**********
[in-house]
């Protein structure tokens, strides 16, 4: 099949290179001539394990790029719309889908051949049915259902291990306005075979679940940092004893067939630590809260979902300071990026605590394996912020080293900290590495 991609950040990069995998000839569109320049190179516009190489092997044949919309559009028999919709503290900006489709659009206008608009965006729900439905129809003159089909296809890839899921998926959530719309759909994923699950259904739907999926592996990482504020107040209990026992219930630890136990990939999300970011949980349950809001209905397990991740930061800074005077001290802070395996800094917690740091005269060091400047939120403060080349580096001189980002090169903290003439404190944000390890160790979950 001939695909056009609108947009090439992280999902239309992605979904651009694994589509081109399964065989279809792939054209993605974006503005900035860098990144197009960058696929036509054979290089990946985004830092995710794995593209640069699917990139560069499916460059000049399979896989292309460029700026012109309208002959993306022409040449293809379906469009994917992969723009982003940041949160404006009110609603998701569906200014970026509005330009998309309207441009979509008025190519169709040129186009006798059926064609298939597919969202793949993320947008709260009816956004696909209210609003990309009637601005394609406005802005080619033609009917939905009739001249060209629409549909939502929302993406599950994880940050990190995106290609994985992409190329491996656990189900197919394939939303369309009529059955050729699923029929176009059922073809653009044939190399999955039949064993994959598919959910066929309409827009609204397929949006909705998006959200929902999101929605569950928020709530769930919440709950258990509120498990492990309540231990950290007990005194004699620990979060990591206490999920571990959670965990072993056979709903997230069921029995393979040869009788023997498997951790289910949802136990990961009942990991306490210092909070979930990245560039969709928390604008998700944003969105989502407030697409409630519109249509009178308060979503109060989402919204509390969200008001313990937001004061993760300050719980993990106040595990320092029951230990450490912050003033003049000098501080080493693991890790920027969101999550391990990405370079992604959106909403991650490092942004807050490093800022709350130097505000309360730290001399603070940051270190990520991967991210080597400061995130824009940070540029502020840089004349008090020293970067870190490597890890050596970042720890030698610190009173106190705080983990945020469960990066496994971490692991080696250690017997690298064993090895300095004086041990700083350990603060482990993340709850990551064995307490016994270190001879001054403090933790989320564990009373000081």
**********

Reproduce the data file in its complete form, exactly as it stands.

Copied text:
[in-house]
């Protein structure tokens, strides 16, 4: 099949290179001539394990790029719309889908051949049915259902291990306005075979679940940092004893067939630590809260979902300071990026605590394996912020080293900290590495 991609950040990069995998000839569109320049190179516009190489092997044949919309559009028999919709503290900006489709659009206008608009965006729900439905129809003159089909296809890839899921998926959530719309759909994923699950259904739907999926592996990482504020107040209990026992219930630890136990990939999300970011949980349950809001209905397990991740930061800074005077001290802070395996800094917690740091005269060091400047939120403060080349580096001189980002090169903290003439404190944000390890160790979950 001939695909056009609108947009090439992280999902239309992605979904651009694994589509081109399964065989279809792939054209993605974006503005900035860098990144197009960058696929036509054979290089990946985004830092995710794995593209640069699917990139560069499916460059000049399979896989292309460029700026012109309208002959993306022409040449293809379906469009994917992969723009982003940041949160404006009110609603998701569906200014970026509005330009998309309207441009979509008025190519169709040129186009006798059926064609298939597919969202793949993320947008709260009816956004696909209210609003990309009637601005394609406005802005080619033609009917939905009739001249060209629409549909939502929302993406599950994880940050990190995106290609994985992409190329491996656990189900197919394939939303369309009529059955050729699923029929176009059922073809653009044939190399999955039949064993994959598919959910066929309409827009609204397929949006909705998006959200929902999101929605569950928020709530769930919440709950258990509120498990492990309540231990950290007990005194004699620990979060990591206490999920571990959670965990072993056979709903997230069921029995393979040869009788023997498997951790289910949802136990990961009942990991306490210092909070979930990245560039969709928390604008998700944003969105989502407030697409409630519109249509009178308060979503109060989402919204509390969200008001313990937001004061993760300050719980993990106040595990320092029951230990450490912050003033003049000098501080080493693991890790920027969101999550391990990405370079992604959106909403991650490092942004807050490093800022709350130097505000309360730290001399603070940051270190990520991967991210080597400061995130824009940070540029502020840089004349008090020293970067870190490597890890050596970042720890030698610190009173106190705080983990945020469960990066496994971490692991080696250690017997690298064993090895300095004086041990700083350990603060482990993340709850990551064995307490016994270190001879001054403090933790989320564990009373000081």